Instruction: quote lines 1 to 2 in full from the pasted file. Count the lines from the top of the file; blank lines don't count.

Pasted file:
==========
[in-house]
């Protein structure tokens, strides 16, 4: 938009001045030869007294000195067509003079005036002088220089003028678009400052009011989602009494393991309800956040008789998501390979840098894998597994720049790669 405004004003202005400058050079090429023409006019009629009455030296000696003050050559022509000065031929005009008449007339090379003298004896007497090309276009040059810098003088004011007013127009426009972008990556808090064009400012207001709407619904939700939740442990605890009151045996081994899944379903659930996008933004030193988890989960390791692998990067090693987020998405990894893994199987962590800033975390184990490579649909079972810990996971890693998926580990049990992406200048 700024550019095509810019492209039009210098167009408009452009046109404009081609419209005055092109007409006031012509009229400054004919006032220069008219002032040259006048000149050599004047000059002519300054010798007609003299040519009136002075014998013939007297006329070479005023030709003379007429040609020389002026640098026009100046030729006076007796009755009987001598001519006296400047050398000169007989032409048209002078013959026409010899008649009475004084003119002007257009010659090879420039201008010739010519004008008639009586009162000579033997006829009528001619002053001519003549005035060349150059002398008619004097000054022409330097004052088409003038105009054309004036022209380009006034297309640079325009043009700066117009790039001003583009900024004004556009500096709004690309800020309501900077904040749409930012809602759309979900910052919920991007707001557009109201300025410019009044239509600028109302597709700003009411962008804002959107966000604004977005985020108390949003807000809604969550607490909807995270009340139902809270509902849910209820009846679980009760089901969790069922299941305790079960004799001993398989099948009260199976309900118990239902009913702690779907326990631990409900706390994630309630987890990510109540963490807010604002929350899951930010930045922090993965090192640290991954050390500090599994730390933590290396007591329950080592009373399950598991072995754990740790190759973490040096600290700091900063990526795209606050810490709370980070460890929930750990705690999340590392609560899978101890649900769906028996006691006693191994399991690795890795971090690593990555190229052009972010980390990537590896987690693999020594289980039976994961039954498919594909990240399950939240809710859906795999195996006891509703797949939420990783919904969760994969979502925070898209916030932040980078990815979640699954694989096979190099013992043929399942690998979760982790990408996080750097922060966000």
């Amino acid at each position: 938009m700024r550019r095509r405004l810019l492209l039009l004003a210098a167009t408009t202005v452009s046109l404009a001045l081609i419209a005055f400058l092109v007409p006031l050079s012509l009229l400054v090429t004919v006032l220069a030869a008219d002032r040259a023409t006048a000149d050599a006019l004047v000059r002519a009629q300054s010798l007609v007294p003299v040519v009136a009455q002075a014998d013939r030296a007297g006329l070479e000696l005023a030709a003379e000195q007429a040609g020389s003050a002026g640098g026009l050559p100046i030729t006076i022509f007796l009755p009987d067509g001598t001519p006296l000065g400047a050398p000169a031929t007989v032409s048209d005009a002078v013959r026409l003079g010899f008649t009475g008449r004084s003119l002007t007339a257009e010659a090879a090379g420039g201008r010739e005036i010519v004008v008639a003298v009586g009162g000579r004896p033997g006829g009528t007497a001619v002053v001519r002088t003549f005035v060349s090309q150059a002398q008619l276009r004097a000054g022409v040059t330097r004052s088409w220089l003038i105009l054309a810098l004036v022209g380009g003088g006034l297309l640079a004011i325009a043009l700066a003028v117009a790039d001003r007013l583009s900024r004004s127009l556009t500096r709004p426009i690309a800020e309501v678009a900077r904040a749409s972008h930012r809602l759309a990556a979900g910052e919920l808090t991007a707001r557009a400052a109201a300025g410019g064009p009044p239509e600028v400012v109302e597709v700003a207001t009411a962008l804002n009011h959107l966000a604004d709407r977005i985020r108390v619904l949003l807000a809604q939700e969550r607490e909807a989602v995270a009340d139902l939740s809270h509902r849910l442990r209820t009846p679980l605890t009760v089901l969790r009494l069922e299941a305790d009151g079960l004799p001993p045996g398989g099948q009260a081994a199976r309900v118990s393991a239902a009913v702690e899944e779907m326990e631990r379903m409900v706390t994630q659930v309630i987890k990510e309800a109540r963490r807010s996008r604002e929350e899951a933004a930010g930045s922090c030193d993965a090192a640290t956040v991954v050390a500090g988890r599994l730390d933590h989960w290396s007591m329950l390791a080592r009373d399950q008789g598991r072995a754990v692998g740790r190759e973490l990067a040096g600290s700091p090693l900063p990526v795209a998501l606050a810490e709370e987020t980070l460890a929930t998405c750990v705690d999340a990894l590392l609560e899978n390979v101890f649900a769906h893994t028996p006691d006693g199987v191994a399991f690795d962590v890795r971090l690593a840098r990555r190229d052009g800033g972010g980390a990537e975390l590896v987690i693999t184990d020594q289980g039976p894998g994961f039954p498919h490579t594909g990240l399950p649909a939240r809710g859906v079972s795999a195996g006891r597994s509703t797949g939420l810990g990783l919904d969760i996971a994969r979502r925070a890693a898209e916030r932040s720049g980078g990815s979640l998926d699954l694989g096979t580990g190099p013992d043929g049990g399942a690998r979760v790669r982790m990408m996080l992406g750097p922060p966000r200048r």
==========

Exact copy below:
[in-house]
């Protein structure tokens, strides 16, 4: 938009001045030869007294000195067509003079005036002088220089003028678009400052009011989602009494393991309800956040008789998501390979840098894998597994720049790669 405004004003202005400058050079090429023409006019009629009455030296000696003050050559022509000065031929005009008449007339090379003298004896007497090309276009040059810098003088004011007013127009426009972008990556808090064009400012207001709407619904939700939740442990605890009151045996081994899944379903659930996008933004030193988890989960390791692998990067090693987020998405990894893994199987962590800033975390184990490579649909079972810990996971890693998926580990049990992406200048 700024550019095509810019492209039009210098167009408009452009046109404009081609419209005055092109007409006031012509009229400054004919006032220069008219002032040259006048000149050599004047000059002519300054010798007609003299040519009136002075014998013939007297006329070479005023030709003379007429040609020389002026640098026009100046030729006076007796009755009987001598001519006296400047050398000169007989032409048209002078013959026409010899008649009475004084003119002007257009010659090879420039201008010739010519004008008639009586009162000579033997006829009528001619002053001519003549005035060349150059002398008619004097000054022409330097004052088409003038105009054309004036022209380009006034297309640079325009043009700066117009790039001003583009900024004004556009500096709004690309800020309501900077904040749409930012809602759309979900910052919920991007707001557009109201300025410019009044239509600028109302597709700003009411962008804002959107966000604004977005985020108390949003807000809604969550607490909807995270009340139902809270509902849910209820009846679980009760089901969790069922299941305790079960004799001993398989099948009260199976309900118990239902009913702690779907326990631990409900706390994630309630987890990510109540963490807010604002929350899951930010930045922090993965090192640290991954050390500090599994730390933590290396007591329950080592009373399950598991072995754990740790190759973490040096600290700091900063990526795209606050810490709370980070460890929930750990705690999340590392609560899978101890649900769906028996006691006693191994399991690795890795971090690593990555190229052009972010980390990537590896987690693999020594289980039976994961039954498919594909990240399950939240809710859906795999195996006891509703797949939420990783919904969760994969979502925070898209916030932040980078990815979640699954694989096979190099013992043929399942690998979760982790990408996080750097922060966000």